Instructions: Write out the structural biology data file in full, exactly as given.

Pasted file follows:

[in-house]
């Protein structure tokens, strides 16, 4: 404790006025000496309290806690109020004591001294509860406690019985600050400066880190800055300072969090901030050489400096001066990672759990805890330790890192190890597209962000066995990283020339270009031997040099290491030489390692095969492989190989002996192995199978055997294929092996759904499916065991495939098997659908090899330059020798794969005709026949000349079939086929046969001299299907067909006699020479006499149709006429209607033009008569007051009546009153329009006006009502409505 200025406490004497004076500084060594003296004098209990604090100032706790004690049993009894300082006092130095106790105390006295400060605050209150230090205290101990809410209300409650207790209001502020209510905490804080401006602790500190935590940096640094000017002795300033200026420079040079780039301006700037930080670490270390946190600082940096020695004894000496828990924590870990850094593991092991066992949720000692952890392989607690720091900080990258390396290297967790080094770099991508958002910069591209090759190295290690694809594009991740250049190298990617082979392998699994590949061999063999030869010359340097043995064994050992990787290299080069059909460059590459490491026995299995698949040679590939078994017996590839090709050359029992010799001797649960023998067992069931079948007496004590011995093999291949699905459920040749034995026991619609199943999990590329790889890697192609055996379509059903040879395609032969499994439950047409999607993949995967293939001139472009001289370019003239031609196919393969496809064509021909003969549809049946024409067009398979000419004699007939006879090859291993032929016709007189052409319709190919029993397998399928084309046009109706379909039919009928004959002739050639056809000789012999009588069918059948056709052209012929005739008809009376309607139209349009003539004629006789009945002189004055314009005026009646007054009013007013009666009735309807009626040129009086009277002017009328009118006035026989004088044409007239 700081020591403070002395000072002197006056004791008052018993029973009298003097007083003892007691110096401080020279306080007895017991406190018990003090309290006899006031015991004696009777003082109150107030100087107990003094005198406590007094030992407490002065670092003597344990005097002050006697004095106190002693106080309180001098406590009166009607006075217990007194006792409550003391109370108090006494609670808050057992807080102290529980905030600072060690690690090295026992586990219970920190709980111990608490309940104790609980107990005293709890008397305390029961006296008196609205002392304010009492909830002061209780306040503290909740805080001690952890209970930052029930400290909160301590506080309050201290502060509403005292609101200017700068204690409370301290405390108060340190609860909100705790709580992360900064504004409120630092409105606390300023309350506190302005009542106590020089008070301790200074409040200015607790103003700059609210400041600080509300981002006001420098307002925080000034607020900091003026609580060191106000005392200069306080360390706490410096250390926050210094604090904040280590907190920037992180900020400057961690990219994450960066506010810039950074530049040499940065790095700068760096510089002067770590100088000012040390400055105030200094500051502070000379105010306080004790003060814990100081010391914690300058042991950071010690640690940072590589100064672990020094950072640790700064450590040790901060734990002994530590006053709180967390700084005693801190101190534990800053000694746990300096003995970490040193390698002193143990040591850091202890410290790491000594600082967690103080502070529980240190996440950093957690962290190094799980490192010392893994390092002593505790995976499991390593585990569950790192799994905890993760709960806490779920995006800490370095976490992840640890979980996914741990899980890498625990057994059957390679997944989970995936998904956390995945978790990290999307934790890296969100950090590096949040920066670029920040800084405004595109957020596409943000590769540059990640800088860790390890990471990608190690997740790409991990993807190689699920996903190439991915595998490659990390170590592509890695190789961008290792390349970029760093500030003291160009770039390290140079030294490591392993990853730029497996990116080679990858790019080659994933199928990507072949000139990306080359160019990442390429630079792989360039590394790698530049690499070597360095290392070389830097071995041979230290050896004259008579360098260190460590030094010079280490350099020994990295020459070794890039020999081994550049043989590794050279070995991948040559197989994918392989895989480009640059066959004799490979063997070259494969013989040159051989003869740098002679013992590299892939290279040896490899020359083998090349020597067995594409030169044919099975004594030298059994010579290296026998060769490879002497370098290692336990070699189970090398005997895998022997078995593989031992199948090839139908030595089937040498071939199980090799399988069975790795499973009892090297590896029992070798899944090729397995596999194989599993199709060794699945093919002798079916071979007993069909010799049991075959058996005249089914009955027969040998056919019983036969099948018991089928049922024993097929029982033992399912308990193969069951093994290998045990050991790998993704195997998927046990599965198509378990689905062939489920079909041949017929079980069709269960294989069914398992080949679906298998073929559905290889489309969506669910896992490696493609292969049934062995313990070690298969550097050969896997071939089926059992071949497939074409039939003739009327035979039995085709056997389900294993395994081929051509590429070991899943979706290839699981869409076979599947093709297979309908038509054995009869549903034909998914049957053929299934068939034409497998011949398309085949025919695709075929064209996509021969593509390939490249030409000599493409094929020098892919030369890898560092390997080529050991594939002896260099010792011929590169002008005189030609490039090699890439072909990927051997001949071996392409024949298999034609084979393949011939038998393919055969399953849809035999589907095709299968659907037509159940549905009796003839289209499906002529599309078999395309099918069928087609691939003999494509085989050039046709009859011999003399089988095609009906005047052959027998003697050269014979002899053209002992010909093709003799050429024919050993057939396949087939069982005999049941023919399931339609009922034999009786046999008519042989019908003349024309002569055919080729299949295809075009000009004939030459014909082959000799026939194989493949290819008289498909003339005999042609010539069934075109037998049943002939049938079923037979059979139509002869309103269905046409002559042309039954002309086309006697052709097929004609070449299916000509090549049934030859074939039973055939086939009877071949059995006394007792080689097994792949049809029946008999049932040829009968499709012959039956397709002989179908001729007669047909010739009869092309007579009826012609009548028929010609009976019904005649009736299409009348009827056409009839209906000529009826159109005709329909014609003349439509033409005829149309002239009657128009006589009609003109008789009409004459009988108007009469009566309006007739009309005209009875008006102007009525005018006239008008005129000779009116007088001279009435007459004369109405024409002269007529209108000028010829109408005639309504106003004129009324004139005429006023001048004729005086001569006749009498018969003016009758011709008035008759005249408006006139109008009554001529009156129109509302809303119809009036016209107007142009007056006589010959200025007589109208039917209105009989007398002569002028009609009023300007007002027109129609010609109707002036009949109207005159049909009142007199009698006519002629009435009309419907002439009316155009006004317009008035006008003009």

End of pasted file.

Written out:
[in-house]
């Protein structure tokens, strides 16, 4: 404790006025000496309290806690109020004591001294509860406690019985600050400066880190800055300072969090901030050489400096001066990672759990805890330790890192190890597209962000066995990283020339270009031997040099290491030489390692095969492989190989002996192995199978055997294929092996759904499916065991495939098997659908090899330059020798794969005709026949000349079939086929046969001299299907067909006699020479006499149709006429209607033009008569007051009546009153329009006006009502409505 200025406490004497004076500084060594003296004098209990604090100032706790004690049993009894300082006092130095106790105390006295400060605050209150230090205290101990809410209300409650207790209001502020209510905490804080401006602790500190935590940096640094000017002795300033200026420079040079780039301006700037930080670490270390946190600082940096020695004894000496828990924590870990850094593991092991066992949720000692952890392989607690720091900080990258390396290297967790080094770099991508958002910069591209090759190295290690694809594009991740250049190298990617082979392998699994590949061999063999030869010359340097043995064994050992990787290299080069059909460059590459490491026995299995698949040679590939078994017996590839090709050359029992010799001797649960023998067992069931079948007496004590011995093999291949699905459920040749034995026991619609199943999990590329790889890697192609055996379509059903040879395609032969499994439950047409999607993949995967293939001139472009001289370019003239031609196919393969496809064509021909003969549809049946024409067009398979000419004699007939006879090859291993032929016709007189052409319709190919029993397998399928084309046009109706379909039919009928004959002739050639056809000789012999009588069918059948056709052209012929005739008809009376309607139209349009003539004629006789009945002189004055314009005026009646007054009013007013009666009735309807009626040129009086009277002017009328009118006035026989004088044409007239 700081020591403070002395000072002197006056004791008052018993029973009298003097007083003892007691110096401080020279306080007895017991406190018990003090309290006899006031015991004696009777003082109150107030100087107990003094005198406590007094030992407490002065670092003597344990005097002050006697004095106190002693106080309180001098406590009166009607006075217990007194006792409550003391109370108090006494609670808050057992807080102290529980905030600072060690690690090295026992586990219970920190709980111990608490309940104790609980107990005293709890008397305390029961006296008196609205002392304010009492909830002061209780306040503290909740805080001690952890209970930052029930400290909160301590506080309050201290502060509403005292609101200017700068204690409370301290405390108060340190609860909100705790709580992360900064504004409120630092409105606390300023309350506190302005009542106590020089008070301790200074409040200015607790103003700059609210400041600080509300981002006001420098307002925080000034607020900091003026609580060191106000005392200069306080360390706490410096250390926050210094604090904040280590907190920037992180900020400057961690990219994450960066506010810039950074530049040499940065790095700068760096510089002067770590100088000012040390400055105030200094500051502070000379105010306080004790003060814990100081010391914690300058042991950071010690640690940072590589100064672990020094950072640790700064450590040790901060734990002994530590006053709180967390700084005693801190101190534990800053000694746990300096003995970490040193390698002193143990040591850091202890410290790491000594600082967690103080502070529980240190996440950093957690962290190094799980490192010392893994390092002593505790995976499991390593585990569950790192799994905890993760709960806490779920995006800490370095976490992840640890979980996914741990899980890498625990057994059957390679997944989970995936998904956390995945978790990290999307934790890296969100950090590096949040920066670029920040800084405004595109957020596409943000590769540059990640800088860790390890990471990608190690997740790409991990993807190689699920996903190439991915595998490659990390170590592509890695190789961008290792390349970029760093500030003291160009770039390290140079030294490591392993990853730029497996990116080679990858790019080659994933199928990507072949000139990306080359160019990442390429630079792989360039590394790698530049690499070597360095290392070389830097071995041979230290050896004259008579360098260190460590030094010079280490350099020994990295020459070794890039020999081994550049043989590794050279070995991948040559197989994918392989895989480009640059066959004799490979063997070259494969013989040159051989003869740098002679013992590299892939290279040896490899020359083998090349020597067995594409030169044919099975004594030298059994010579290296026998060769490879002497370098290692336990070699189970090398005997895998022997078995593989031992199948090839139908030595089937040498071939199980090799399988069975790795499973009892090297590896029992070798899944090729397995596999194989599993199709060794699945093919002798079916071979007993069909010799049991075959058996005249089914009955027969040998056919019983036969099948018991089928049922024993097929029982033992399912308990193969069951093994290998045990050991790998993704195997998927046990599965198509378990689905062939489920079909041949017929079980069709269960294989069914398992080949679906298998073929559905290889489309969506669910896992490696493609292969049934062995313990070690298969550097050969896997071939089926059992071949497939074409039939003739009327035979039995085709056997389900294993395994081929051509590429070991899943979706290839699981869409076979599947093709297979309908038509054995009869549903034909998914049957053929299934068939034409497998011949398309085949025919695709075929064209996509021969593509390939490249030409000599493409094929020098892919030369890898560092390997080529050991594939002896260099010792011929590169002008005189030609490039090699890439072909990927051997001949071996392409024949298999034609084979393949011939038998393919055969399953849809035999589907095709299968659907037509159940549905009796003839289209499906002529599309078999395309099918069928087609691939003999494509085989050039046709009859011999003399089988095609009906005047052959027998003697050269014979002899053209002992010909093709003799050429024919050993057939396949087939069982005999049941023919399931339609009922034999009786046999008519042989019908003349024309002569055919080729299949295809075009000009004939030459014909082959000799026939194989493949290819008289498909003339005999042609010539069934075109037998049943002939049938079923037979059979139509002869309103269905046409002559042309039954002309086309006697052709097929004609070449299916000509090549049934030859074939039973055939086939009877071949059995006394007792080689097994792949049809029946008999049932040829009968499709012959039956397709002989179908001729007669047909010739009869092309007579009826012609009548028929010609009976019904005649009736299409009348009827056409009839209906000529009826159109005709329909014609003349439509033409005829149309002239009657128009006589009609003109008789009409004459009988108007009469009566309006007739009309005209009875008006102007009525005018006239008008005129000779009116007088001279009435007459004369109405024409002269007529209108000028010829109408005639309504106003004129009324004139005429006023001048004729005086001569006749009498018969003016009758011709008035008759005249408006006139109008009554001529009156129109509302809303119809009036016209107007142009007056006589010959200025007589109208039917209105009989007398002569002028009609009023300007007002027109129609010609109707002036009949109207005159049909009142007199009698006519002629009435009309419907002439009316155009006004317009008035006008003009």